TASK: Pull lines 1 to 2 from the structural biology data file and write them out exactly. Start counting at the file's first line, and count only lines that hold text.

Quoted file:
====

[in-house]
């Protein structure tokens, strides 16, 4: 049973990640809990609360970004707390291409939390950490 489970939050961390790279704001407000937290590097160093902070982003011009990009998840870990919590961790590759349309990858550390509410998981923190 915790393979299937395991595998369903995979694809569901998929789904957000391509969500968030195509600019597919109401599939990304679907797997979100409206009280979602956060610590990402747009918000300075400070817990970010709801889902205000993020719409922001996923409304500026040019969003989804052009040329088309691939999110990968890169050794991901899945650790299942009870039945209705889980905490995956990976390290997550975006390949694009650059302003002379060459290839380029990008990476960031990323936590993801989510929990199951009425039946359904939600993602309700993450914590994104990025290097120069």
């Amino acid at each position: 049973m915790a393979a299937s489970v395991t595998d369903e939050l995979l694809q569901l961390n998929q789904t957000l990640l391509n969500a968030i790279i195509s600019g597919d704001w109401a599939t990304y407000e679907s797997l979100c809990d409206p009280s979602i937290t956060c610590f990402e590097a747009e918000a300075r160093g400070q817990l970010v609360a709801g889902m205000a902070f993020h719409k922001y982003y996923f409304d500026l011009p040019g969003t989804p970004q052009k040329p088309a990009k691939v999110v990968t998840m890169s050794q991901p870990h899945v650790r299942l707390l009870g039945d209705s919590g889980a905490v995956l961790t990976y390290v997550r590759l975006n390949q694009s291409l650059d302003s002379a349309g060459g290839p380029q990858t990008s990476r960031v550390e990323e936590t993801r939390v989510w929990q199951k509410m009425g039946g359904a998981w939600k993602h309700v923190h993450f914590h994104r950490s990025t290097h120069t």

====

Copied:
[in-house]
């Protein structure tokens, strides 16, 4: 049973990640809990609360970004707390291409939390950490 489970939050961390790279704001407000937290590097160093902070982003011009990009998840870990919590961790590759349309990858550390509410998981923190 915790393979299937395991595998369903995979694809569901998929789904957000391509969500968030195509600019597919109401599939990304679907797997979100409206009280979602956060610590990402747009918000300075400070817990970010709801889902205000993020719409922001996923409304500026040019969003989804052009040329088309691939999110990968890169050794991901899945650790299942009870039945209705889980905490995956990976390290997550975006390949694009650059302003002379060459290839380029990008990476960031990323936590993801989510929990199951009425039946359904939600993602309700993450914590994104990025290097120069």